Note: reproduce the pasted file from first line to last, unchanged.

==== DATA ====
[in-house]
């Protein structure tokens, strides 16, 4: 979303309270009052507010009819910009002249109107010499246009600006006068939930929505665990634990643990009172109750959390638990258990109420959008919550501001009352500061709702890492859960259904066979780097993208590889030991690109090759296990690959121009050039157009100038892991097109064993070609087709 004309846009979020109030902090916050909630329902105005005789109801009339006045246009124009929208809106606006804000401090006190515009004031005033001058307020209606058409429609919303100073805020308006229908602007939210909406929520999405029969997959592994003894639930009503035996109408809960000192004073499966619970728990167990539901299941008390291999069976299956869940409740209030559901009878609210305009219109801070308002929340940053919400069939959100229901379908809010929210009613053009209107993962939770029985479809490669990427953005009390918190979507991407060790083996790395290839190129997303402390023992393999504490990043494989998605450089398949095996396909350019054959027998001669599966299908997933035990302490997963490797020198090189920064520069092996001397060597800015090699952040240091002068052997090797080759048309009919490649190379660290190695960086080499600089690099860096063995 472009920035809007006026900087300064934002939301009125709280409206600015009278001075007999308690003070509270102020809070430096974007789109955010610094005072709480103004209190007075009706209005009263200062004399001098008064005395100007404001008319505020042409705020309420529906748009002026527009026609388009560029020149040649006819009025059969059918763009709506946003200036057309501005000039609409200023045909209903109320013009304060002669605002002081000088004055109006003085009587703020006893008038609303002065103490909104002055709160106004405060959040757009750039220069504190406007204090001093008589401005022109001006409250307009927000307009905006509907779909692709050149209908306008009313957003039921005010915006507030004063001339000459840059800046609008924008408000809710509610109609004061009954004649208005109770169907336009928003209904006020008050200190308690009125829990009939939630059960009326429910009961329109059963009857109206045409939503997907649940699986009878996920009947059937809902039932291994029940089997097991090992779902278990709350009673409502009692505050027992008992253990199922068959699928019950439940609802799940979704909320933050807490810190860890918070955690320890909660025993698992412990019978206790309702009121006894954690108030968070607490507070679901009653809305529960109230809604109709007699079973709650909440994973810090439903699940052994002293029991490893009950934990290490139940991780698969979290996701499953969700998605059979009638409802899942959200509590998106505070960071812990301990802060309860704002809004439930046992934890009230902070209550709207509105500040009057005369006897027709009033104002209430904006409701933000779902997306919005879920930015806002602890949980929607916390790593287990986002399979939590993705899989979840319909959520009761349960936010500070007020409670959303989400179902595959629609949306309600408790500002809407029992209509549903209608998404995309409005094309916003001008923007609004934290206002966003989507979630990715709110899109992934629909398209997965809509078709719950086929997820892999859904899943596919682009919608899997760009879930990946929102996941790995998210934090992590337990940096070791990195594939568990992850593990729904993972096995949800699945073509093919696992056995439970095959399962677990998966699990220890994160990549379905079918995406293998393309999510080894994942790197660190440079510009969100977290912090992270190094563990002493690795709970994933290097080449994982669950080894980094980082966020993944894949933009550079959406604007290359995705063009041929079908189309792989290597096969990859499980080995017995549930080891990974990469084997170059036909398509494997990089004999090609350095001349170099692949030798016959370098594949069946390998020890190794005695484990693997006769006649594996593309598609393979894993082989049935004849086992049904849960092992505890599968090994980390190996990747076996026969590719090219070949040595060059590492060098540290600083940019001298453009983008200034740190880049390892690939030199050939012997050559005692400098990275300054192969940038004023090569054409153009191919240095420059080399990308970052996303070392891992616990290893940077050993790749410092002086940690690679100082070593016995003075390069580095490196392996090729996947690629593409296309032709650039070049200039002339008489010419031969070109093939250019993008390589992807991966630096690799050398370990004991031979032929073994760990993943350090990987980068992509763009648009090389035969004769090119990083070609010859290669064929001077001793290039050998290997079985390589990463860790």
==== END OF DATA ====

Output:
[in-house]
């Protein structure tokens, strides 16, 4: 979303309270009052507010009819910009002249109107010499246009600006006068939930929505665990634990643990009172109750959390638990258990109420959008919550501001009352500061709702890492859960259904066979780097993208590889030991690109090759296990690959121009050039157009100038892991097109064993070609087709 004309846009979020109030902090916050909630329902105005005789109801009339006045246009124009929208809106606006804000401090006190515009004031005033001058307020209606058409429609919303100073805020308006229908602007939210909406929520999405029969997959592994003894639930009503035996109408809960000192004073499966619970728990167990539901299941008390291999069976299956869940409740209030559901009878609210305009219109801070308002929340940053919400069939959100229901379908809010929210009613053009209107993962939770029985479809490669990427953005009390918190979507991407060790083996790395290839190129997303402390023992393999504490990043494989998605450089398949095996396909350019054959027998001669599966299908997933035990302490997963490797020198090189920064520069092996001397060597800015090699952040240091002068052997090797080759048309009919490649190379660290190695960086080499600089690099860096063995 472009920035809007006026900087300064934002939301009125709280409206600015009278001075007999308690003070509270102020809070430096974007789109955010610094005072709480103004209190007075009706209005009263200062004399001098008064005395100007404001008319505020042409705020309420529906748009002026527009026609388009560029020149040649006819009025059969059918763009709506946003200036057309501005000039609409200023045909209903109320013009304060002669605002002081000088004055109006003085009587703020006893008038609303002065103490909104002055709160106004405060959040757009750039220069504190406007204090001093008589401005022109001006409250307009927000307009905006509907779909692709050149209908306008009313957003039921005010915006507030004063001339000459840059800046609008924008408000809710509610109609004061009954004649208005109770169907336009928003209904006020008050200190308690009125829990009939939630059960009326429910009961329109059963009857109206045409939503997907649940699986009878996920009947059937809902039932291994029940089997097991090992779902278990709350009673409502009692505050027992008992253990199922068959699928019950439940609802799940979704909320933050807490810190860890918070955690320890909660025993698992412990019978206790309702009121006894954690108030968070607490507070679901009653809305529960109230809604109709007699079973709650909440994973810090439903699940052994002293029991490893009950934990290490139940991780698969979290996701499953969700998605059979009638409802899942959200509590998106505070960071812990301990802060309860704002809004439930046992934890009230902070209550709207509105500040009057005369006897027709009033104002209430904006409701933000779902997306919005879920930015806002602890949980929607916390790593287990986002399979939590993705899989979840319909959520009761349960936010500070007020409670959303989400179902595959629609949306309600408790500002809407029992209509549903209608998404995309409005094309916003001008923007609004934290206002966003989507979630990715709110899109992934629909398209997965809509078709719950086929997820892999859904899943596919682009919608899997760009879930990946929102996941790995998210934090992590337990940096070791990195594939568990992850593990729904993972096995949800699945073509093919696992056995439970095959399962677990998966699990220890994160990549379905079918995406293998393309999510080894994942790197660190440079510009969100977290912090992270190094563990002493690795709970994933290097080449994982669950080894980094980082966020993944894949933009550079959406604007290359995705063009041929079908189309792989290597096969990859499980080995017995549930080891990974990469084997170059036909398509494997990089004999090609350095001349170099692949030798016959370098594949069946390998020890190794005695484990693997006769006649594996593309598609393979894993082989049935004849086992049904849960092992505890599968090994980390190996990747076996026969590719090219070949040595060059590492060098540290600083940019001298453009983008200034740190880049390892690939030199050939012997050559005692400098990275300054192969940038004023090569054409153009191919240095420059080399990308970052996303070392891992616990290893940077050993790749410092002086940690690679100082070593016995003075390069580095490196392996090729996947690629593409296309032709650039070049200039002339008489010419031969070109093939250019993008390589992807991966630096690799050398370990004991031979032929073994760990993943350090990987980068992509763009648009090389035969004769090119990083070609010859290669064929001077001793290039050998290997079985390589990463860790």